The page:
The nineteenth century iteration of this — the nostalgia found in the French decadent novels of writers like Joris-Karl Huysmans and Auguste Villiers de l’Isle-Adam — links nostalgia, specifically, to a fear of modern mechanization: a world where, say, mass-produced robots can imitate women or where the essence of a human being can (as in one passage in Husymans’ En Rade) be transformed into edible whipped cream. The world they long for is a world, where people, where things, where objets d’art are all irreducible, irreproducible. They locate it in the Medieval era; perhaps it never existed there either. But it is a world I long for, as well.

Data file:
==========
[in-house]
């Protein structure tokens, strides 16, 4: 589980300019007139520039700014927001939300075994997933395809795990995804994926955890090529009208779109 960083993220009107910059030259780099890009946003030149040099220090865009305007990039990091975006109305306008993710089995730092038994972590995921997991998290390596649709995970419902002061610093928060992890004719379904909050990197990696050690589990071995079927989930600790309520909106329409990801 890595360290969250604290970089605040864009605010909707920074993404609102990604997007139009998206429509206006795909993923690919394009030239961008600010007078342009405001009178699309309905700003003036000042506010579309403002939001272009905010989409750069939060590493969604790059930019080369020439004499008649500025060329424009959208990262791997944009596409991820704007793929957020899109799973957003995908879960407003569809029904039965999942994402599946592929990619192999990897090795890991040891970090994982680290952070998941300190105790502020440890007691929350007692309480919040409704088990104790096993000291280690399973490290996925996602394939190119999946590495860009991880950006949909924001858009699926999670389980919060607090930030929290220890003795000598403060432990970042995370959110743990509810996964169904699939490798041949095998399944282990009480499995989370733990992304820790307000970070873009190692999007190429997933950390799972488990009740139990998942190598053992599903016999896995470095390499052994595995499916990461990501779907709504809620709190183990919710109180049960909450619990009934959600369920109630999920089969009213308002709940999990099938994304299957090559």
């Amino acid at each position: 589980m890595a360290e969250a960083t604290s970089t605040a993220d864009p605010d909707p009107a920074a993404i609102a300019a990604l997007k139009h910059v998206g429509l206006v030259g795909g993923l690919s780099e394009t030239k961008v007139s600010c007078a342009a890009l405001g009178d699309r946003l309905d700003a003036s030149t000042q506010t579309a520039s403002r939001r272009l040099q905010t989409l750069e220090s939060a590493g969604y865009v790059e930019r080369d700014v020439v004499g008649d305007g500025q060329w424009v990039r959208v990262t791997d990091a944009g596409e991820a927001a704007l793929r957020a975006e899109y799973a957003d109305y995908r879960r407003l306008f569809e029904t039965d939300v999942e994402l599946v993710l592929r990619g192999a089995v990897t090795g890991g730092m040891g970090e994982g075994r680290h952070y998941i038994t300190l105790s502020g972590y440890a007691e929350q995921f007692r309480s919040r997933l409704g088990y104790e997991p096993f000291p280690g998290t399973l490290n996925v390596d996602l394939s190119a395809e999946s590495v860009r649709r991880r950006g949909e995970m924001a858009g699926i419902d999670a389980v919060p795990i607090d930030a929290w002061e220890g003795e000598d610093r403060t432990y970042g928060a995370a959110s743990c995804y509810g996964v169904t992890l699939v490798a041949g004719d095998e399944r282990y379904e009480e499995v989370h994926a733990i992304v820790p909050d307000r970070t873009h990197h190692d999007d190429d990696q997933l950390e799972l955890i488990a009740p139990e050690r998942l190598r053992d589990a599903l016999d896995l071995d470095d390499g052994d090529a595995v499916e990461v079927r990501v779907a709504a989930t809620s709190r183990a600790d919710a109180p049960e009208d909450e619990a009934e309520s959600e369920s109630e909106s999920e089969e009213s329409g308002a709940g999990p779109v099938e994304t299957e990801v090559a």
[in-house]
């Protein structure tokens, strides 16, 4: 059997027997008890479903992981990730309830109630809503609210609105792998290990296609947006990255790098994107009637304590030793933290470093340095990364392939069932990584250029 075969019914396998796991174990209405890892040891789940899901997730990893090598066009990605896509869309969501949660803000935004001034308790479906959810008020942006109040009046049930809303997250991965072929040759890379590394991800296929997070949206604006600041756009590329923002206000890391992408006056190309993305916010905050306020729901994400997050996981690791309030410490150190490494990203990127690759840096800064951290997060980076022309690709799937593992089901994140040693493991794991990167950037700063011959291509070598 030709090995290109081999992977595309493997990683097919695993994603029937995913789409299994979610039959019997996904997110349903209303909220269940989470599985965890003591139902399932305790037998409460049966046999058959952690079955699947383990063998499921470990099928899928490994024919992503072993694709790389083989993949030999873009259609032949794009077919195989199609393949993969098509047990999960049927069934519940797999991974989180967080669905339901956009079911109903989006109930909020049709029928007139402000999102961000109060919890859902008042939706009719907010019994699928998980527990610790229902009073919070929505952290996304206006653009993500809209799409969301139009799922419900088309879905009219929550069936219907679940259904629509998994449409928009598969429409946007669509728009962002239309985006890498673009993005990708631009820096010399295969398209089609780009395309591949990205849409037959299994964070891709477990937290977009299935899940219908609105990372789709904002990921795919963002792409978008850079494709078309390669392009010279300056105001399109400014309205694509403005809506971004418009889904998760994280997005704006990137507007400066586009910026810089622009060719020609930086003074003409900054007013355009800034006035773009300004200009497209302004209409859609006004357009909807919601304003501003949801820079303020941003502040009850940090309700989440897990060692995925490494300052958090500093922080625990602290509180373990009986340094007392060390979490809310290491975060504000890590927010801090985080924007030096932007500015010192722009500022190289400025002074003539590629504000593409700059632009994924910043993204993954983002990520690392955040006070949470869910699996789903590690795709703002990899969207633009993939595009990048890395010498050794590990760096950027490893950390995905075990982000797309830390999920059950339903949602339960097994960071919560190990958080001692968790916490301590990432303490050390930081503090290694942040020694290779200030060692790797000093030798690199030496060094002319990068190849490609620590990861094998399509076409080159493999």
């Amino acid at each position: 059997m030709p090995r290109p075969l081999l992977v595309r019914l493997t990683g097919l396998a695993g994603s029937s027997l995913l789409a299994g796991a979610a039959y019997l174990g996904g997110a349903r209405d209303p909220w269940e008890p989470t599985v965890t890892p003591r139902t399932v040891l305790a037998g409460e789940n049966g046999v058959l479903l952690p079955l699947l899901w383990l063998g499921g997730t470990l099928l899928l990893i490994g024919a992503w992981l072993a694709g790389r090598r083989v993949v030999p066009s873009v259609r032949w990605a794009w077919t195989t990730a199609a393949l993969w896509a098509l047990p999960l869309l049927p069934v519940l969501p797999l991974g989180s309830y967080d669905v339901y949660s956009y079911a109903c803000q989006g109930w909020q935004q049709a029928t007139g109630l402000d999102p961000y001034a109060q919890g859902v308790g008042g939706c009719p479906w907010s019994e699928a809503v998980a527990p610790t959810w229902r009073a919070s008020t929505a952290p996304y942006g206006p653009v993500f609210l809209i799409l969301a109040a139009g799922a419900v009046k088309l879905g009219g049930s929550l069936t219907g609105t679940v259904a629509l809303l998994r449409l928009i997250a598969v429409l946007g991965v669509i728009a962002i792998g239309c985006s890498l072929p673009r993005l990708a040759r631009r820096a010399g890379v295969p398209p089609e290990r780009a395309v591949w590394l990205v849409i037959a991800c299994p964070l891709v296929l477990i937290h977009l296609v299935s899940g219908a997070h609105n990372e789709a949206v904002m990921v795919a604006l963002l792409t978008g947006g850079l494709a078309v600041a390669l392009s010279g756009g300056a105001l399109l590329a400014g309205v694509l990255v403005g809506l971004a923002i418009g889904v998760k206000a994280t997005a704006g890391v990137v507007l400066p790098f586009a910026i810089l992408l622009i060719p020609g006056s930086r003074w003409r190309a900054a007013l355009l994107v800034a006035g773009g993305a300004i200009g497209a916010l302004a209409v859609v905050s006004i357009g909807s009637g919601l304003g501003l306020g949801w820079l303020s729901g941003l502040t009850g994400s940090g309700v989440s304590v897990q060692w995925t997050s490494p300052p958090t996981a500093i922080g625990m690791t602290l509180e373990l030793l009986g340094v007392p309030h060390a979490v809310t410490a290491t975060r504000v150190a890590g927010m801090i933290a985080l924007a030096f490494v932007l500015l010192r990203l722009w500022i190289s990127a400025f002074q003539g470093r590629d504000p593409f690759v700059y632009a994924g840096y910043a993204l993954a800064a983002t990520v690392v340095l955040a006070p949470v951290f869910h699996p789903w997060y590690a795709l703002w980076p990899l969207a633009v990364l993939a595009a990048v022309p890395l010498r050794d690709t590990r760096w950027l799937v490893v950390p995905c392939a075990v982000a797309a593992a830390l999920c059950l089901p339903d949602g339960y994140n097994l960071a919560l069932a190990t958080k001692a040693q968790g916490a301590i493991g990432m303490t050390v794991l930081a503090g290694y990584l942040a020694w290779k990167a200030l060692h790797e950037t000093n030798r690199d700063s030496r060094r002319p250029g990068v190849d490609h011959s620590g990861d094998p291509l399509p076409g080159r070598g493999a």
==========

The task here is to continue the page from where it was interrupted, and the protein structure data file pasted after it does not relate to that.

The essence of Huysmans is found in the trilogy composed of La Bas, En Route, and La Cathedrale, which relates his autobiographical counterpart Durtal’s journey to faith (which will culminate in L’Oblat, in which he becomes a Benedictine oblate, as Huysmans himself did).